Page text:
ESTJs lead with a judging function called Extroverted Thinking/Effectiveness. That means Eve’s preferred mental process involves measuring and managing impersonal criteria when making decisions. There are examples of this in literally every episode. Read more

Challenging Myths About Sensing Types and Inviting A More Balanced Dialogue In The Myers-Briggs Community

One of the most disturbing trends I’ve noticed in the community of Myers-Briggs enthusiasts is a bias against Sensing types. You’ll see it in comments from Intuitives about how they don’t want any Sensing friends because they couldn’t possibly understand us. It’s someone saying a fictional character is too dumb and shallow to be an INFJ so they have to be ISFJ (or insisting another character has to be INFJ because they’re relatable and imaginative). It’s assuming all SP types are dumb jocks who’d run off a cliff just for a thrill and all SJ types are conservative traditionalists who’d rather die than see the status quo change.

There was a similar issue when introverts finally started realizing they weren’t broken extroverts. In some cases, the introvert hype turned into an idea that introverts are better than extroverts, which is simply not true. It resulted in stereotypes being used to tear-down extroverts and build-up introverts. We’re still undoing that damage, but I think we’ve finally started to balance out and realize that introverts and extroverts are equally valuable.

Unfortunately, I’m not seeing a similar shift toward balance in how Intuitives view Sensing types, at least no everywhere. There are some wonderful groups out there (like Personality Hacker’s “Intuitive Awakening”) that insist on no Sensor-bashing while exploring what it means to be an Intuitive. But outside those groups it still happens. And even if we’re not staying Intuitives are better than Sensors, I wonder if the fact that there’s so much more material out there for Intuitives than for Sensors is still sending the message “you don’t matter as much as us.”Challenging Myths About Sensing Types and Inviting A More Balanced Dialogue In The Myers-Briggs Community | marissabaker.wordpress.com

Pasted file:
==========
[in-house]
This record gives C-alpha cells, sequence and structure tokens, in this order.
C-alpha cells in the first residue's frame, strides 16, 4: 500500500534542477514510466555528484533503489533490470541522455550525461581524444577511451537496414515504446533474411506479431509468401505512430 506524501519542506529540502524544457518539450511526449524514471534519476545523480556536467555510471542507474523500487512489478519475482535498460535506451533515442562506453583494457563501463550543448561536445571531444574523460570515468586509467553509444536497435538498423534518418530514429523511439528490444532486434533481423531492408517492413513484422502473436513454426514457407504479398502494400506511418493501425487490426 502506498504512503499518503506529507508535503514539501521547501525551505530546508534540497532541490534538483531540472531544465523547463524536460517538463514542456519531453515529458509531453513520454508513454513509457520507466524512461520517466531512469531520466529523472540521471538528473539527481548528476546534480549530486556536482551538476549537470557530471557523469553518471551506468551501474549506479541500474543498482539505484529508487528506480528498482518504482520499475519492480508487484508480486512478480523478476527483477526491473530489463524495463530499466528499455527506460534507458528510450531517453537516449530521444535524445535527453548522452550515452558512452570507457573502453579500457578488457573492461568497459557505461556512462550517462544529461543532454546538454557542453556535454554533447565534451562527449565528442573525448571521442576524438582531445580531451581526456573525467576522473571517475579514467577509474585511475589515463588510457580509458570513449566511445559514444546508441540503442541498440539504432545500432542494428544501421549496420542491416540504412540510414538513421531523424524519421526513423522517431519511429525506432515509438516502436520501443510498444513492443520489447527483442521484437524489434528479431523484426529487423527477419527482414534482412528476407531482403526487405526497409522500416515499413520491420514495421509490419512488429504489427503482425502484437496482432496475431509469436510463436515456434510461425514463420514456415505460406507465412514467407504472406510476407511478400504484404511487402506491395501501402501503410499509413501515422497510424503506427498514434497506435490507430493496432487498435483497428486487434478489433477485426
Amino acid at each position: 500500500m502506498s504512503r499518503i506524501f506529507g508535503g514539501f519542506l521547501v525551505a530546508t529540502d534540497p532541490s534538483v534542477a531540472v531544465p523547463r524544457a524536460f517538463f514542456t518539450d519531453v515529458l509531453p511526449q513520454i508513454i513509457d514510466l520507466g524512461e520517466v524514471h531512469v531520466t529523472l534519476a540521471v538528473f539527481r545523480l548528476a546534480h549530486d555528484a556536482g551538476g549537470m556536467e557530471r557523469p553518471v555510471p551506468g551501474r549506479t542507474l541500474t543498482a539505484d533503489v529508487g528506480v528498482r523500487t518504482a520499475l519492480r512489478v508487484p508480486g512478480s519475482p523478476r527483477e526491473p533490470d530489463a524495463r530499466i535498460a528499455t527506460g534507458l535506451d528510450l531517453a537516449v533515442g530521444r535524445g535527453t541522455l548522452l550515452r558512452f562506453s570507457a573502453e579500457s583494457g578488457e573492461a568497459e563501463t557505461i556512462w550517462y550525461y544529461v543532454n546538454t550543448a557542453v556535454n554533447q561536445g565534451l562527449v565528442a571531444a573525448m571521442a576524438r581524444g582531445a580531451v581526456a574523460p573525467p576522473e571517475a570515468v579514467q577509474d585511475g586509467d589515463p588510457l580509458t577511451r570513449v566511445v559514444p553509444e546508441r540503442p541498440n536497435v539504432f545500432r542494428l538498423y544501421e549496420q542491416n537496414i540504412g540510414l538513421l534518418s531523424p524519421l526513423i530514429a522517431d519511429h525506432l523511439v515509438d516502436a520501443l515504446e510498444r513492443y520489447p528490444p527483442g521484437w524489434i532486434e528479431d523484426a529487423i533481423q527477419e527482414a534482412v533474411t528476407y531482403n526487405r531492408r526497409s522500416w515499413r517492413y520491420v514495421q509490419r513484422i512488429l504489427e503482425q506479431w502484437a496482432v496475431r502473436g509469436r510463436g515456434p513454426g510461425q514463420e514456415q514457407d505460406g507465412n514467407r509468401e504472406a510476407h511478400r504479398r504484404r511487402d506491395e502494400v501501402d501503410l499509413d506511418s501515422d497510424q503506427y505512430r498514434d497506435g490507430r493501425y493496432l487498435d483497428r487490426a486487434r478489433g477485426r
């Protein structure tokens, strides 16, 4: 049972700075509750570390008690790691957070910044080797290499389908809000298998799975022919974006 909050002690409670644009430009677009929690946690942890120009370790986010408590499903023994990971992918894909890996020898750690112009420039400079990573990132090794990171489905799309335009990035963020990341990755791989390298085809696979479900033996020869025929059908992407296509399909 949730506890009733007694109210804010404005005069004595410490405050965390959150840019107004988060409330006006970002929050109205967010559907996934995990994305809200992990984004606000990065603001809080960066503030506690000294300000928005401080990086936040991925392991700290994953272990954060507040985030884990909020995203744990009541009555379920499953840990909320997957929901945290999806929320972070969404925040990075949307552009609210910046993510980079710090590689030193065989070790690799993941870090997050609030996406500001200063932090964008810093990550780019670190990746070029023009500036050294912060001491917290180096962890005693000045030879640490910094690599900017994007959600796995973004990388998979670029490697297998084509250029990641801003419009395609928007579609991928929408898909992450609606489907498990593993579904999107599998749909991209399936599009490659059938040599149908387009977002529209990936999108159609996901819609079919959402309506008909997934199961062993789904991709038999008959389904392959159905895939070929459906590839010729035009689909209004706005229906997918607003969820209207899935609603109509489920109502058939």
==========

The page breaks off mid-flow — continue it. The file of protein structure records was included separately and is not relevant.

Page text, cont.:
Sensing/Intuition Numbers

70% of the population are Sensing types, but when you Google individual personality types only 19% of the search results relate to Sensors (that’s if my math’s right — numbers aren’t one of my strengths). I searched each type and compared the number of results that came back. Here’s the full list:

  • INFJ – 16,100,000
  • INFP – 15,300,000
  • INTJ – 13,700,000
  • INTP – 8,090,000
  • ENFP – 5,680,000
  • ENTP – 3,510,000
  • ISTP – 3,100,000
  • ENFJ – 2,270,000
  • ISFJ – 2,230,000
  • ISTJ – 2,080,000
  • ESTP – 2,040,000
  • ENTJ – 2,020,000
  • ISFP – 1,900,000
  • ESTJ – 1,890,000
  • ESFP –  1,280,000
  • ESFJ – 1,210,000

No wonder so many people mistype themselves as an INxx — we’re the types flooding the internet with articles about what we’re like and inviting people to identify with us. That’s great for people with those types, but it’s actually one of the things contributing to the anti-sensor bias.

One of the reasons that so many people online identify as INFJs is because there is just so much more, and so much better, and more in-depth content on INFJs. If every second article you read is about INFJs, it’s only natural to come to identify more with INFJs, simply because we relate more to things that we understand more.” — Erik Thor, “Have You Ever Thought That You’re Actually Just A Smart Sensor?

If you Google “INFJ” you get back about 16,100,000 results. Search “ISTJ” and you get about 2,080,000 results. That’s almost 8 times as many results for the world’s rarest type as for the one that’s most common. We can argue that it’s because INFJs need more support online since they don’t get as much validation in-person from meeting people like them. But don’t Sensing types deserve the resources to learn about how their minds work as well? and the connection of seeing their types positively portrayed and defended by people writing about personality types? Read more

Another Post About Kylo Ren: My Thoughts on The Last Jedi and Emotionally Driven Villains

If you were reading this blog two years ago, you know Kylo Ren is the new Star Wars character I found most intriguing. While most other fans were debating who Rey’s parent’s could be and what we might learn about Snoke’s origins, I was in the smaller group analyzing Kylo’s character arc and reading every in-canon novel looking for glimpses of his backstory.